“Pennsylvania has a long history of both environmental devastation and renewal. The General Assembly and Governor should not abdicate their responsibility, or the opportunity presented by a severance tax, to restore our Commonwealth and to protect against future impacts to the resources owned and enjoyed by all Pennsylvanians.
Wolf Lobbies Lawmakers To Pass Severance Tax Wolf Lobbies Corbett, Lawmakers To Pass Severance Tax
Op-Ed: Now Is The Time To Approve Shale Tax, Tom Wolf 
Energy Companies Pay More In Gas Well Impact Fees In 2013 Drilling Impact Fee Revenue Totals $225M For 2013 Drilling Impact Fee Distribution Figures Released  Northeast PA To Receive $36.8 Million In Impact Fees Lancaster’s Share Of Impact Fee $500,000 DCNR Told Corbett Not To Lease More Forest Land For Drilling Official Tells Court: No One At DCNR Recommended Gas Leasing Corbett’s Own Witness Lukewarm To More Gas Leasing
Leasing More State Land For Gas Drilling Not Sustainable Rendell Appointee: Leasing More State Land Not Sustainable Letter: Corbett Aide Responds To Patriot-News Leasing Editorial Lawmakers Scrambling To Seal Budget By June 30 Deadline Looms For PA State Budget Brunch Time For Lawmakers, Lobbyists On Budget Time For Bold Action On Budget In PA Lawmakers Regard Budget Debate With Apprehension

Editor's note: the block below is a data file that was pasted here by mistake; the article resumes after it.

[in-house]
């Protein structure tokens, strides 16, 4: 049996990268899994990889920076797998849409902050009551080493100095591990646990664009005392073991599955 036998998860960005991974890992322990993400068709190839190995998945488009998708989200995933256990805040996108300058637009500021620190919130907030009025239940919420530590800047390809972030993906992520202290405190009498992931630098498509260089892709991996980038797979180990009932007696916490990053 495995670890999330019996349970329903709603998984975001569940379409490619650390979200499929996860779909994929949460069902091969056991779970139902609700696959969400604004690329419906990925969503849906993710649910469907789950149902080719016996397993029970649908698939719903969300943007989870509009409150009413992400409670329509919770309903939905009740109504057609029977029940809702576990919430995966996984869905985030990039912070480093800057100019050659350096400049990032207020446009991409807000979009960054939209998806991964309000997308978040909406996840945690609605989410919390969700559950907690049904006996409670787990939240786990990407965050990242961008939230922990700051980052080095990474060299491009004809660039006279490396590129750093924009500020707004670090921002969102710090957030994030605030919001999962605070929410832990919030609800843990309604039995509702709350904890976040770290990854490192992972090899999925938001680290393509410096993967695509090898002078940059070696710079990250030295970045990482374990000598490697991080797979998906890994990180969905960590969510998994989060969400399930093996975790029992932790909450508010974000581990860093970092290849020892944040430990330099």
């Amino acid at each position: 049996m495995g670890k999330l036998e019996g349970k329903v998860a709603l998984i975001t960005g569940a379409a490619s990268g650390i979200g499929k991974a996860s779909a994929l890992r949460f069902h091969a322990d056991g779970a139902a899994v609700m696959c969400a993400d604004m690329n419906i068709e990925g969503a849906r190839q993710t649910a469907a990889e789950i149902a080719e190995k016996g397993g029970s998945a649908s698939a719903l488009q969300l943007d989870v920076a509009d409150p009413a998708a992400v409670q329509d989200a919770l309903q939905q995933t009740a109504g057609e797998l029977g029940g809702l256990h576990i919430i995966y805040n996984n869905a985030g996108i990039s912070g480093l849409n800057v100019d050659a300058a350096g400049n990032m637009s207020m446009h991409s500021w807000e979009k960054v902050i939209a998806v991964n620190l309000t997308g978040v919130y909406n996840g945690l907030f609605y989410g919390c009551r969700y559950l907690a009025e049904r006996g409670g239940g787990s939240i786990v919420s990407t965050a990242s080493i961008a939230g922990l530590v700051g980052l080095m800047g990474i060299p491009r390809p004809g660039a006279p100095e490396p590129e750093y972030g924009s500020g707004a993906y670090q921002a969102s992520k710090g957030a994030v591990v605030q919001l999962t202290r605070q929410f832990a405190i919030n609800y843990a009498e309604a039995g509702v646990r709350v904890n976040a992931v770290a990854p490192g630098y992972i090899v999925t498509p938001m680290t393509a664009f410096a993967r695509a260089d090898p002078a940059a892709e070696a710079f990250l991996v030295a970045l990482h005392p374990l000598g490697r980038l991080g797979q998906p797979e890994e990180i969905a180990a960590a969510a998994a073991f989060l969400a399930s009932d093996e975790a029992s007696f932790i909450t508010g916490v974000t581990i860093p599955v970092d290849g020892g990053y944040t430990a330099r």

Related Story:
Update On Natural Gas Severance Tax Proposals In the Senate, House 
Growing Greener Coalition Says Include The Environment In Any Severance Tax
The PA Growing Greener Coalition Tuesday urged state legislators to include funding for environmental  programs and initiatives in any legislation that would enact a severance tax on natural gas extraction in Pennsylvania. “Any severance tax must dedicate funds toward the protection of our land, air and water,” said Andrew Heath, executive director of the Coalition. “The Pennsylvania Growing Greener Coalition urges lawmakers to remember the critical need for funding to protect our farms and open spaces, restore our waterways, enhance our parks and trails, conserve our wildlife habitat, and preserve our historic sites and heritage areas.” The Coalition  pointed to a new survey that found overwhelming public support for continuing existing dedicated state funding for conservation and for increasing state funding to protect land, water and historic sites. Overall, the survey found that more than 97.4 percent of Pennsylvanians surveyed think that state funds dedicated to protecting rivers and streams; conserving open space, forests, natural areas and wildlife habitats; providing parks and trails, and preserving farmland should continue to be used for these  purposes. This figure represented strong bipartisan support, and is up by five percentage points since 2012.